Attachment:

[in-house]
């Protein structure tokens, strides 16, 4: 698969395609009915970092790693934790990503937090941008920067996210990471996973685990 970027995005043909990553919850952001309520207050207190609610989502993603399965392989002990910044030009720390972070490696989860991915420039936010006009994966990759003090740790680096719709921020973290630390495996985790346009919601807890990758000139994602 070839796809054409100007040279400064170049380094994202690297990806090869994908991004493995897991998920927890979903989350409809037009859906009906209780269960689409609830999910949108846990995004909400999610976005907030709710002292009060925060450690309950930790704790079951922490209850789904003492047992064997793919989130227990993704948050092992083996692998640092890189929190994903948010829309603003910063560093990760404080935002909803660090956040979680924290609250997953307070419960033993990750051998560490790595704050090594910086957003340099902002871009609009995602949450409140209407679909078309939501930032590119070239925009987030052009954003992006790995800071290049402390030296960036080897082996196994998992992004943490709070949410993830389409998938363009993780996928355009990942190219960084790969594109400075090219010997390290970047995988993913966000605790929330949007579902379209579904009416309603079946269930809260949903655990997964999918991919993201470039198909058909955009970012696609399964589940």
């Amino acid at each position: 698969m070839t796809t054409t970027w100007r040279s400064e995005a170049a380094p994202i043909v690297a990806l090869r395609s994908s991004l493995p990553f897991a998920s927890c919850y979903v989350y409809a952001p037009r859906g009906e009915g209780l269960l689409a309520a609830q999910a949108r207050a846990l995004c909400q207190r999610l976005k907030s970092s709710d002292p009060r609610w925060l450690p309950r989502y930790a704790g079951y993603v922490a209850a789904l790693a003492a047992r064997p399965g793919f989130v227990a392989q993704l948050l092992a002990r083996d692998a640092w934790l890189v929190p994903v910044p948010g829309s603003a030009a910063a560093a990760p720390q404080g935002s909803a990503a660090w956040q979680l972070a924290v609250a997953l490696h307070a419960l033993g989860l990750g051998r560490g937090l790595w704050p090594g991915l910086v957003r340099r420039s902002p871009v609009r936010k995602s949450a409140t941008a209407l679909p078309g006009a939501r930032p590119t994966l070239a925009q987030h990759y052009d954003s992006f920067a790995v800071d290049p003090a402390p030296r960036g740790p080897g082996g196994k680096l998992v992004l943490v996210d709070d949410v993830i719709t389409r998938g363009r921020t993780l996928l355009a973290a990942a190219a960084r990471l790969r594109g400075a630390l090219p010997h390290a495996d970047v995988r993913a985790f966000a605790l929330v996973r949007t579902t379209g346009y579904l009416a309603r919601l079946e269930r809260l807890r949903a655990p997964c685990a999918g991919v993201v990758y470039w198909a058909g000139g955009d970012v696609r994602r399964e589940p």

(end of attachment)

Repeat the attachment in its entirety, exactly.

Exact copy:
[in-house]
């Protein structure tokens, strides 16, 4: 698969395609009915970092790693934790990503937090941008920067996210990471996973685990 970027995005043909990553919850952001309520207050207190609610989502993603399965392989002990910044030009720390972070490696989860991915420039936010006009994966990759003090740790680096719709921020973290630390495996985790346009919601807890990758000139994602 070839796809054409100007040279400064170049380094994202690297990806090869994908991004493995897991998920927890979903989350409809037009859906009906209780269960689409609830999910949108846990995004909400999610976005907030709710002292009060925060450690309950930790704790079951922490209850789904003492047992064997793919989130227990993704948050092992083996692998640092890189929190994903948010829309603003910063560093990760404080935002909803660090956040979680924290609250997953307070419960033993990750051998560490790595704050090594910086957003340099902002871009609009995602949450409140209407679909078309939501930032590119070239925009987030052009954003992006790995800071290049402390030296960036080897082996196994998992992004943490709070949410993830389409998938363009993780996928355009990942190219960084790969594109400075090219010997390290970047995988993913966000605790929330949007579902379209579904009416309603079946269930809260949903655990997964999918991919993201470039198909058909955009970012696609399964589940």
């Amino acid at each position: 698969m070839t796809t054409t970027w100007r040279s400064e995005a170049a380094p994202i043909v690297a990806l090869r395609s994908s991004l493995p990553f897991a998920s927890c919850y979903v989350y409809a952001p037009r859906g009906e009915g209780l269960l689409a309520a609830q999910a949108r207050a846990l995004c909400q207190r999610l976005k907030s970092s709710d002292p009060r609610w925060l450690p309950r989502y930790a704790g079951y993603v922490a209850a789904l790693a003492a047992r064997p399965g793919f989130v227990a392989q993704l948050l092992a002990r083996d692998a640092w934790l890189v929190p994903v910044p948010g829309s603003a030009a910063a560093a990760p720390q404080g935002s909803a990503a660090w956040q979680l972070a924290v609250a997953l490696h307070a419960l033993g989860l990750g051998r560490g937090l790595w704050p090594g991915l910086v957003r340099r420039s902002p871009v609009r936010k995602s949450a409140t941008a209407l679909p078309g006009a939501r930032p590119t994966l070239a925009q987030h990759y052009d954003s992006f920067a790995v800071d290049p003090a402390p030296r960036g740790p080897g082996g196994k680096l998992v992004l943490v996210d709070d949410v993830i719709t389409r998938g363009r921020t993780l996928l355009a973290a990942a190219a960084r990471l790969r594109g400075a630390l090219p010997h390290a495996d970047v995988r993913a985790f966000a605790l929330v996973r949007t579902t379209g346009y579904l009416a309603r919601l079946e269930r809260l807890r949903a655990p997964c685990a999918g991919v993201v990758y470039w198909a058909g000139g955009d970012v696609r994602r399964e589940p």